An estimated twenty-eight million Americans suffer from migraines, and less than half of them are diagnosed by their doctors. Some of these people who suffer from migraines may have no idea that their headaches are out of the ordinary, but a migraine is more than just a simple headache, with both different causes and treatments. Migraines are caused by an enlargement of blood vessels, which triggers neural nerve fibers to release chemicals, which cause swelling, pain, and additional enlargement of blood vessels.
The blood vessels usually become enlarged originally due to an increase of serotonin in the body, which occurs due to any one of several triggers. Common migraine triggers include anxiety, stress, malnutrition, lack of sleep, overexposure to light, changes in activity levels, changes in hormonal levels (particularly in females), or the consumption of various types of food.
Some foods that may act as migraine triggers include:
* Alcohol beverages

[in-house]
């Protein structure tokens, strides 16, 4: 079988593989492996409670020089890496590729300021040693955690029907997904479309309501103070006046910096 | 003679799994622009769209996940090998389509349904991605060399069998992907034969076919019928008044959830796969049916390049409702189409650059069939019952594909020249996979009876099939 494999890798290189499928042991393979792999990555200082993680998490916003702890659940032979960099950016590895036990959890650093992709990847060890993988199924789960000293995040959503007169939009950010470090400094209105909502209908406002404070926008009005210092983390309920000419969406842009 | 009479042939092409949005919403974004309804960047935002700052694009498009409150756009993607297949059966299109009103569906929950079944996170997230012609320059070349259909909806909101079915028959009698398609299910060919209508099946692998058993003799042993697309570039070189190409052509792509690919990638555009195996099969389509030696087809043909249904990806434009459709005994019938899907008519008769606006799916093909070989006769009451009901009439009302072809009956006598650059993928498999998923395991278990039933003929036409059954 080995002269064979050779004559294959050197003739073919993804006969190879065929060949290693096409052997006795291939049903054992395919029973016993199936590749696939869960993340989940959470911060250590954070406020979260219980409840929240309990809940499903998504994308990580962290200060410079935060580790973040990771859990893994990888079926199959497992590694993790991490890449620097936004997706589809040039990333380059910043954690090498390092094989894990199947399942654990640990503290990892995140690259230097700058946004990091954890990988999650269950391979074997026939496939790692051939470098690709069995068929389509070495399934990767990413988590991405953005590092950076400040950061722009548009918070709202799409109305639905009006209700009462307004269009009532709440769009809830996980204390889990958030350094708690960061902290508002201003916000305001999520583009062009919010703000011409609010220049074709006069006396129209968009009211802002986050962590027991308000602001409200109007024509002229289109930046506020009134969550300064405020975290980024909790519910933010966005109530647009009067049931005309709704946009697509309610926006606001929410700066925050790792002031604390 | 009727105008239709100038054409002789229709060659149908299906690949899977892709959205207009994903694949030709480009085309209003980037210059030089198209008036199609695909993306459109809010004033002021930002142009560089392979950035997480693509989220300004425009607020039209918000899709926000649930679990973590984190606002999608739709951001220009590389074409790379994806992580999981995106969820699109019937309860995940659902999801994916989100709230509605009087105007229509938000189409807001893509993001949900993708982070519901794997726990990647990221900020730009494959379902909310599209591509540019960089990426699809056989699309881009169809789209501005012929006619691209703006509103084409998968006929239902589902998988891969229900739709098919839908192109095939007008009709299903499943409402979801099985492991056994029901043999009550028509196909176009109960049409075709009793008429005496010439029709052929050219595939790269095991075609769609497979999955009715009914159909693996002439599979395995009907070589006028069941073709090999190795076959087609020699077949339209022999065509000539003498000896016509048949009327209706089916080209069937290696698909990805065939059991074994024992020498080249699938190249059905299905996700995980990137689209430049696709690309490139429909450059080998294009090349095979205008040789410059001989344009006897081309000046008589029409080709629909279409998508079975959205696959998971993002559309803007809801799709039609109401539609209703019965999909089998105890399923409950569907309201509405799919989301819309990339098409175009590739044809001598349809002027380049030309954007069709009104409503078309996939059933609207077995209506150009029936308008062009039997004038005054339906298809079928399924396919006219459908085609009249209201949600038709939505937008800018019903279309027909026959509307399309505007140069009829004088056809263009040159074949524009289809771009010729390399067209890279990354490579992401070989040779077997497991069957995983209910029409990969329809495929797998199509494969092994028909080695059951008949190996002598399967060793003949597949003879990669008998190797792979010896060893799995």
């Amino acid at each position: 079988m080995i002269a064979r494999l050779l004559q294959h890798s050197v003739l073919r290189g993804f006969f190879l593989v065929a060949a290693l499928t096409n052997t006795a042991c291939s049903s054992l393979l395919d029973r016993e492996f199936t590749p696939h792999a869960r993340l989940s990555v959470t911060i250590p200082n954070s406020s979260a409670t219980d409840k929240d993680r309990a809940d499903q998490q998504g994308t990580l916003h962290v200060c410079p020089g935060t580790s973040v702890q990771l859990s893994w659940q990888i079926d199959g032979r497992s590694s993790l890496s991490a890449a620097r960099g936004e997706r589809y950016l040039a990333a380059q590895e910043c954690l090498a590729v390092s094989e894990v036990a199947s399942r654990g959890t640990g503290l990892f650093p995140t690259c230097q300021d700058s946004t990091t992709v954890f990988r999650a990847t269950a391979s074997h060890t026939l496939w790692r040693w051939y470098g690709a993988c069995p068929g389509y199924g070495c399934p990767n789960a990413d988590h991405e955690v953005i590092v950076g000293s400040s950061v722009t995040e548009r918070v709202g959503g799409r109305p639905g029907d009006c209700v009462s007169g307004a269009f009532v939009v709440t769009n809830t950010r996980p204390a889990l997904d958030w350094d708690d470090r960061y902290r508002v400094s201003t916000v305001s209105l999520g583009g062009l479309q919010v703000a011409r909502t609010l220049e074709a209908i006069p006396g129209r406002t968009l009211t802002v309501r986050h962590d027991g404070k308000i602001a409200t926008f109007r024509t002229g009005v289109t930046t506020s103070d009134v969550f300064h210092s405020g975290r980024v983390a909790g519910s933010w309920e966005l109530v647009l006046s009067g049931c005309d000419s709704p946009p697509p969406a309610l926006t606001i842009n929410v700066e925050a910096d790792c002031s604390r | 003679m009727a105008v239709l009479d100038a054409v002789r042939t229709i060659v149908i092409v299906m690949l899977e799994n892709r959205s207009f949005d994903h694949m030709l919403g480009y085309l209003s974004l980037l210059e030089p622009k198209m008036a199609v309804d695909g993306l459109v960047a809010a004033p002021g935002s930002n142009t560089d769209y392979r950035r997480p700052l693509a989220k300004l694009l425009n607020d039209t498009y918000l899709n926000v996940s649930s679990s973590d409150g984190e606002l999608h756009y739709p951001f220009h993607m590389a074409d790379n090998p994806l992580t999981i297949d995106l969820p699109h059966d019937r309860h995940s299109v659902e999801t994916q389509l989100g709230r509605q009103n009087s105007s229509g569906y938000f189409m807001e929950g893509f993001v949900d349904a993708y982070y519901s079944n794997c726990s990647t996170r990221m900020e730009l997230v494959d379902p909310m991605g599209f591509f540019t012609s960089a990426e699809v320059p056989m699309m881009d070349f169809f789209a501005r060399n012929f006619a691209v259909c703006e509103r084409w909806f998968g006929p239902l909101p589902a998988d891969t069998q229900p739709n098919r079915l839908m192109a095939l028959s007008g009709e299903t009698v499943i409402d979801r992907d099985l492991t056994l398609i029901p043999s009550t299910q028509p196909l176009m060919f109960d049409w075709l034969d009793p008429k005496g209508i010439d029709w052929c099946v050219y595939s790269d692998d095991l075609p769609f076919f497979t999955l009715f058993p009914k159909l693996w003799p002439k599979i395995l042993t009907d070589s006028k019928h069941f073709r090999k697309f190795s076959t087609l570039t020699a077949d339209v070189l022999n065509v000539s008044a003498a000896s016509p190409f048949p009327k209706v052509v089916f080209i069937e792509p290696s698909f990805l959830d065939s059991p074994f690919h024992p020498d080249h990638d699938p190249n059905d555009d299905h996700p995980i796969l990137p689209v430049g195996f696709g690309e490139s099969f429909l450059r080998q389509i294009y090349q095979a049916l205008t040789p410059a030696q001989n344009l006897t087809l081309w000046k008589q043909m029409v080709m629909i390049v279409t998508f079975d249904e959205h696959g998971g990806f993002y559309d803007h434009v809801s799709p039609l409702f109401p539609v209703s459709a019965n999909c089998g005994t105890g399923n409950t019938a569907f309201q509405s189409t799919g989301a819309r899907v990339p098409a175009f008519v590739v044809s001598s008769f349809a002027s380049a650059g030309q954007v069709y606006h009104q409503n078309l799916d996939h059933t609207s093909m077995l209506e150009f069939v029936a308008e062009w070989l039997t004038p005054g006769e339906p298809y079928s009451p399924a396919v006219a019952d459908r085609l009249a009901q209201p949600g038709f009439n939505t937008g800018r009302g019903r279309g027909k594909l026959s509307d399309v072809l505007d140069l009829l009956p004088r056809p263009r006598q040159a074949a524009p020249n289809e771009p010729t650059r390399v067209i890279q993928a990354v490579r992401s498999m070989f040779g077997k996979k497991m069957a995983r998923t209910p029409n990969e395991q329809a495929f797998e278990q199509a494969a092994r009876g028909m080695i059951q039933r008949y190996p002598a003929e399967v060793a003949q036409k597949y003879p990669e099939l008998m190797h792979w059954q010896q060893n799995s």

* Monosodium glutamate (MSG)
* Some cheeses
* Cured or processed meat
* Pickled vegetables
* Fruits such as figs, raisins, and papayas
People who have migraines usually describe these vascular headaches as an intense pulsing or throbbing pain, usually in one area on the head. During a migraine, a person may be unable to tolerate lights or sounds. They may experience nausea, vomiting, or diarrhea.
Some people with migraines experience symptoms even before the migraines begins. For example, they might feel an intense surge of energy; on the other hand, they might feel strongly fatigued. Some people also experience food cravings, thirst, or changes in mood before the start of a migraine.
Medical treatment options for migraines basically include two categories: medicines that treat migraines and medicines that prevent them from happening in the first place. Medicines aimed at prevention are usually taken daily, and any migraine that is not successfully prevented may be treated with a second type of medication.